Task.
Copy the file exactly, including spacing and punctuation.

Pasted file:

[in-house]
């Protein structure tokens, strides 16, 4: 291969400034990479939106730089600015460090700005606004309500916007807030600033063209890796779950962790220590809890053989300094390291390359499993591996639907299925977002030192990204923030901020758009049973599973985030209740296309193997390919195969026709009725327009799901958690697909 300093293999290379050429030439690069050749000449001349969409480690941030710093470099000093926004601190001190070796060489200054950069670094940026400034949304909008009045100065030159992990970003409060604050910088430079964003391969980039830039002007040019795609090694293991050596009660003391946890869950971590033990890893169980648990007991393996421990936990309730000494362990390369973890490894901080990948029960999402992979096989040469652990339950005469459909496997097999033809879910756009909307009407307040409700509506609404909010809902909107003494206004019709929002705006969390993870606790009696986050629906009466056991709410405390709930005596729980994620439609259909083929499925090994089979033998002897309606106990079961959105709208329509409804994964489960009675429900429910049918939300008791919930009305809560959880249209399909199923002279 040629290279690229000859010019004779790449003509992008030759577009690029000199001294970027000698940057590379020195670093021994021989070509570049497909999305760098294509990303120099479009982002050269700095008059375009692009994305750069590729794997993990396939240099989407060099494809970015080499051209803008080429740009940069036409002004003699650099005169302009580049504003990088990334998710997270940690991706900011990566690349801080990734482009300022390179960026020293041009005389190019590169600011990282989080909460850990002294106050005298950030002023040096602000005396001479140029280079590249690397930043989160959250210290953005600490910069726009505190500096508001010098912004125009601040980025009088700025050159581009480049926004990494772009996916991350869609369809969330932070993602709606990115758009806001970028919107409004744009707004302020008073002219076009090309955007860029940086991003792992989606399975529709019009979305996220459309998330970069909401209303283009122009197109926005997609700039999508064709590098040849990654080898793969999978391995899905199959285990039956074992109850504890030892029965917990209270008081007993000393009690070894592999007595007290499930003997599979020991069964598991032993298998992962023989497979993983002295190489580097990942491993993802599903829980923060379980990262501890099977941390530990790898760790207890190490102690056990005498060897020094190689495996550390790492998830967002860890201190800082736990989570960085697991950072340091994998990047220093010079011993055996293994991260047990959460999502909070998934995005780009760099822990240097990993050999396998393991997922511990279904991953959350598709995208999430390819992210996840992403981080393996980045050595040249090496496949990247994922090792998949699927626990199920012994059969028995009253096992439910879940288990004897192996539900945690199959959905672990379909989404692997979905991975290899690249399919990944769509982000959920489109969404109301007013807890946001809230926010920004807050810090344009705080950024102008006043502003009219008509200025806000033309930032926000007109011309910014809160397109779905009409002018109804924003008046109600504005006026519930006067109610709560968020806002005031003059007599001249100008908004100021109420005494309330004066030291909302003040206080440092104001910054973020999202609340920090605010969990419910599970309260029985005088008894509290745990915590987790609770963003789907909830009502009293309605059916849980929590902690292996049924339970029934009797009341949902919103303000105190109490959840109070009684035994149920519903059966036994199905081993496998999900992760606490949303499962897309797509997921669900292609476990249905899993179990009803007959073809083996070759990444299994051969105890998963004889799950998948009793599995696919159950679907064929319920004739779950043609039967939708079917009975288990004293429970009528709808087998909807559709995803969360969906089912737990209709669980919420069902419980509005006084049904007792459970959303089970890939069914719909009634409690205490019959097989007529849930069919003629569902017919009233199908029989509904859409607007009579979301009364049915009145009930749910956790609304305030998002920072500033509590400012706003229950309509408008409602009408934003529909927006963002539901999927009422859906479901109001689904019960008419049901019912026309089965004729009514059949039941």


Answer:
[in-house]
């Protein structure tokens, strides 16, 4: 291969400034990479939106730089600015460090700005606004309500916007807030600033063209890796779950962790220590809890053989300094390291390359499993591996639907299925977002030192990204923030901020758009049973599973985030209740296309193997390919195969026709009725327009799901958690697909 300093293999290379050429030439690069050749000449001349969409480690941030710093470099000093926004601190001190070796060489200054950069670094940026400034949304909008009045100065030159992990970003409060604050910088430079964003391969980039830039002007040019795609090694293991050596009660003391946890869950971590033990890893169980648990007991393996421990936990309730000494362990390369973890490894901080990948029960999402992979096989040469652990339950005469459909496997097999033809879910756009909307009407307040409700509506609404909010809902909107003494206004019709929002705006969390993870606790009696986050629906009466056991709410405390709930005596729980994620439609259909083929499925090994089979033998002897309606106990079961959105709208329509409804994964489960009675429900429910049918939300008791919930009305809560959880249209399909199923002279 040629290279690229000859010019004779790449003509992008030759577009690029000199001294970027000698940057590379020195670093021994021989070509570049497909999305760098294509990303120099479009982002050269700095008059375009692009994305750069590729794997993990396939240099989407060099494809970015080499051209803008080429740009940069036409002004003699650099005169302009580049504003990088990334998710997270940690991706900011990566690349801080990734482009300022390179960026020293041009005389190019590169600011990282989080909460850990002294106050005298950030002023040096602000005396001479140029280079590249690397930043989160959250210290953005600490910069726009505190500096508001010098912004125009601040980025009088700025050159581009480049926004990494772009996916991350869609369809969330932070993602709606990115758009806001970028919107409004744009707004302020008073002219076009090309955007860029940086991003792992989606399975529709019009979305996220459309998330970069909401209303283009122009197109926005997609700039999508064709590098040849990654080898793969999978391995899905199959285990039956074992109850504890030892029965917990209270008081007993000393009690070894592999007595007290499930003997599979020991069964598991032993298998992962023989497979993983002295190489580097990942491993993802599903829980923060379980990262501890099977941390530990790898760790207890190490102690056990005498060897020094190689495996550390790492998830967002860890201190800082736990989570960085697991950072340091994998990047220093010079011993055996293994991260047990959460999502909070998934995005780009760099822990240097990993050999396998393991997922511990279904991953959350598709995208999430390819992210996840992403981080393996980045050595040249090496496949990247994922090792998949699927626990199920012994059969028995009253096992439910879940288990004897192996539900945690199959959905672990379909989404692997979905991975290899690249399919990944769509982000959920489109969404109301007013807890946001809230926010920004807050810090344009705080950024102008006043502003009219008509200025806000033309930032926000007109011309910014809160397109779905009409002018109804924003008046109600504005006026519930006067109610709560968020806002005031003059007599001249100008908004100021109420005494309330004066030291909302003040206080440092104001910054973020999202609340920090605010969990419910599970309260029985005088008894509290745990915590987790609770963003789907909830009502009293309605059916849980929590902690292996049924339970029934009797009341949902919103303000105190109490959840109070009684035994149920519903059966036994199905081993496998999900992760606490949303499962897309797509997921669900292609476990249905899993179990009803007959073809083996070759990444299994051969105890998963004889799950998948009793599995696919159950679907064929319920004739779950043609039967939708079917009975288990004293429970009528709808087998909807559709995803969360969906089912737990209709669980919420069902419980509005006084049904007792459970959303089970890939069914719909009634409690205490019959097989007529849930069919003629569902017919009233199908029989509904859409607007009579979301009364049915009145009930749910956790609304305030998002920072500033509590400012706003229950309509408008409602009408934003529909927006963002539901999927009422859906479901109001689904019960008419049901019912026309089965004729009514059949039941």